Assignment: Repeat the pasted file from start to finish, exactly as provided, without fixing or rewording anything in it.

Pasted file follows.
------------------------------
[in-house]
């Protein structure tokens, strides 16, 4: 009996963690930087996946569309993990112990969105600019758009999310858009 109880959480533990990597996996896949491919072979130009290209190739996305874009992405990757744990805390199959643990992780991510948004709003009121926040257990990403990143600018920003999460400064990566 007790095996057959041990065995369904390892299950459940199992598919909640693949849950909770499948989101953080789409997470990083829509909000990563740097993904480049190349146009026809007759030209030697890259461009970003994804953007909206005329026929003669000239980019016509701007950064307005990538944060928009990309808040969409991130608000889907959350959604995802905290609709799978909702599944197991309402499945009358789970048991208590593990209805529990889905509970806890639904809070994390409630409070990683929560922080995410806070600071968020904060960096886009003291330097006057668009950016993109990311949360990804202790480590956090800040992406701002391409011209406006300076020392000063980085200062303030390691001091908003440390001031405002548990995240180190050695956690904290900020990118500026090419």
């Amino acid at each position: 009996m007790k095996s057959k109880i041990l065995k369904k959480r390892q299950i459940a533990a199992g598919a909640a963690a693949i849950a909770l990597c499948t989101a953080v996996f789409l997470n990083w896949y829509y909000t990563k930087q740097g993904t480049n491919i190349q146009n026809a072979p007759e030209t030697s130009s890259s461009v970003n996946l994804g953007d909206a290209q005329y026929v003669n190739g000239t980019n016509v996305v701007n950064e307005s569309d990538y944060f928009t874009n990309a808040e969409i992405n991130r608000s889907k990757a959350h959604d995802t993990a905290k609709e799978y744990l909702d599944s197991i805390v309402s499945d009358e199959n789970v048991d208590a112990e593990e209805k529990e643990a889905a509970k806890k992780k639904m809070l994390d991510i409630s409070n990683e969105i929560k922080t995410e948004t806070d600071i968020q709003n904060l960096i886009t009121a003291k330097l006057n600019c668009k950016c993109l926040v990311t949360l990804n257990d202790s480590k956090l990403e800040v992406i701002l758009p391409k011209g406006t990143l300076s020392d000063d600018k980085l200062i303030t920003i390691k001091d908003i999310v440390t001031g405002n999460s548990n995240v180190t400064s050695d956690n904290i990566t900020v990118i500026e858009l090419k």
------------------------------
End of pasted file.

[in-house]
């Protein structure tokens, strides 16, 4: 009996963690930087996946569309993990112990969105600019758009999310858009 109880959480533990990597996996896949491919072979130009290209190739996305874009992405990757744990805390199959643990992780991510948004709003009121926040257990990403990143600018920003999460400064990566 007790095996057959041990065995369904390892299950459940199992598919909640693949849950909770499948989101953080789409997470990083829509909000990563740097993904480049190349146009026809007759030209030697890259461009970003994804953007909206005329026929003669000239980019016509701007950064307005990538944060928009990309808040969409991130608000889907959350959604995802905290609709799978909702599944197991309402499945009358789970048991208590593990209805529990889905509970806890639904809070994390409630409070990683929560922080995410806070600071968020904060960096886009003291330097006057668009950016993109990311949360990804202790480590956090800040992406701002391409011209406006300076020392000063980085200062303030390691001091908003440390001031405002548990995240180190050695956690904290900020990118500026090419």
């Amino acid at each position: 009996m007790k095996s057959k109880i041990l065995k369904k959480r390892q299950i459940a533990a199992g598919a909640a963690a693949i849950a909770l990597c499948t989101a953080v996996f789409l997470n990083w896949y829509y909000t990563k930087q740097g993904t480049n491919i190349q146009n026809a072979p007759e030209t030697s130009s890259s461009v970003n996946l994804g953007d909206a290209q005329y026929v003669n190739g000239t980019n016509v996305v701007n950064e307005s569309d990538y944060f928009t874009n990309a808040e969409i992405n991130r608000s889907k990757a959350h959604d995802t993990a905290k609709e799978y744990l909702d599944s197991i805390v309402s499945d009358e199959n789970v048991d208590a112990e593990e209805k529990e643990a889905a509970k806890k992780k639904m809070l994390d991510i409630s409070n990683e969105i929560k922080t995410e948004t806070d600071i968020q709003n904060l960096i886009t009121a003291k330097l006057n600019c668009k950016c993109l926040v990311t949360l990804n257990d202790s480590k956090l990403e800040v992406i701002l758009p391409k011209g406006t990143l300076s020392d000063d600018k980085l200062i303030t920003i390691k001091d908003i999310v440390t001031g405002n999460s548990n995240v180190t400064s050695d956690n904290i990566t900020v990118i500026e858009l090419k």